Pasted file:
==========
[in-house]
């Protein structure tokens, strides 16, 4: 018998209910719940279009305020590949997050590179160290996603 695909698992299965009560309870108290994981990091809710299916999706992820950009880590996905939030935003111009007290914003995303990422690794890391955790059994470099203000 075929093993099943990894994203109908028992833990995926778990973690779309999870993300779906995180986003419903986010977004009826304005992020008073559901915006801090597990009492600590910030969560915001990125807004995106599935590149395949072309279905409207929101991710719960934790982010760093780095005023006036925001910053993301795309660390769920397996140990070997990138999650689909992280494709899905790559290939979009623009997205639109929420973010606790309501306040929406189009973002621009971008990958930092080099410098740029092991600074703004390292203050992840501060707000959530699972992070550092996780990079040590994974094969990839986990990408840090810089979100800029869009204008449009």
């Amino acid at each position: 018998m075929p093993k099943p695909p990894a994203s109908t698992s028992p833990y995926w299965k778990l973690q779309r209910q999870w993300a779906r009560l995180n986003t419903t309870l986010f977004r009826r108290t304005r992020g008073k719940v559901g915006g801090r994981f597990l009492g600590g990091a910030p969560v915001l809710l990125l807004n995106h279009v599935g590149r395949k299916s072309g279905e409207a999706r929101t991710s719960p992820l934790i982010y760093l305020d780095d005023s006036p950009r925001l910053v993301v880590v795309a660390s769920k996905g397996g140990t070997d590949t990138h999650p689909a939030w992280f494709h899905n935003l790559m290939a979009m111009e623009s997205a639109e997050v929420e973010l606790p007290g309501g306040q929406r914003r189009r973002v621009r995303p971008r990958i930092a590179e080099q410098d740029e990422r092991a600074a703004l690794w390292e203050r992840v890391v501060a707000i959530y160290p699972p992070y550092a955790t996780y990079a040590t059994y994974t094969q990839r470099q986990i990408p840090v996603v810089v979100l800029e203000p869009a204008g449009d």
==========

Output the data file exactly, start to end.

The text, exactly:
[in-house]
């Protein structure tokens, strides 16, 4: 018998209910719940279009305020590949997050590179160290996603 695909698992299965009560309870108290994981990091809710299916999706992820950009880590996905939030935003111009007290914003995303990422690794890391955790059994470099203000 075929093993099943990894994203109908028992833990995926778990973690779309999870993300779906995180986003419903986010977004009826304005992020008073559901915006801090597990009492600590910030969560915001990125807004995106599935590149395949072309279905409207929101991710719960934790982010760093780095005023006036925001910053993301795309660390769920397996140990070997990138999650689909992280494709899905790559290939979009623009997205639109929420973010606790309501306040929406189009973002621009971008990958930092080099410098740029092991600074703004390292203050992840501060707000959530699972992070550092996780990079040590994974094969990839986990990408840090810089979100800029869009204008449009």
């Amino acid at each position: 018998m075929p093993k099943p695909p990894a994203s109908t698992s028992p833990y995926w299965k778990l973690q779309r209910q999870w993300a779906r009560l995180n986003t419903t309870l986010f977004r009826r108290t304005r992020g008073k719940v559901g915006g801090r994981f597990l009492g600590g990091a910030p969560v915001l809710l990125l807004n995106h279009v599935g590149r395949k299916s072309g279905e409207a999706r929101t991710s719960p992820l934790i982010y760093l305020d780095d005023s006036p950009r925001l910053v993301v880590v795309a660390s769920k996905g397996g140990t070997d590949t990138h999650p689909a939030w992280f494709h899905n935003l790559m290939a979009m111009e623009s997205a639109e997050v929420e973010l606790p007290g309501g306040q929406r914003r189009r973002v621009r995303p971008r990958i930092a590179e080099q410098d740029e990422r092991a600074a703004l690794w390292e203050r992840v890391v501060a707000i959530y160290p699972p992070y550092a955790t996780y990079a040590t059994y994974t094969q990839r470099q986990i990408p840090v996603v810089v979100l800029e203000p869009a204008g449009d």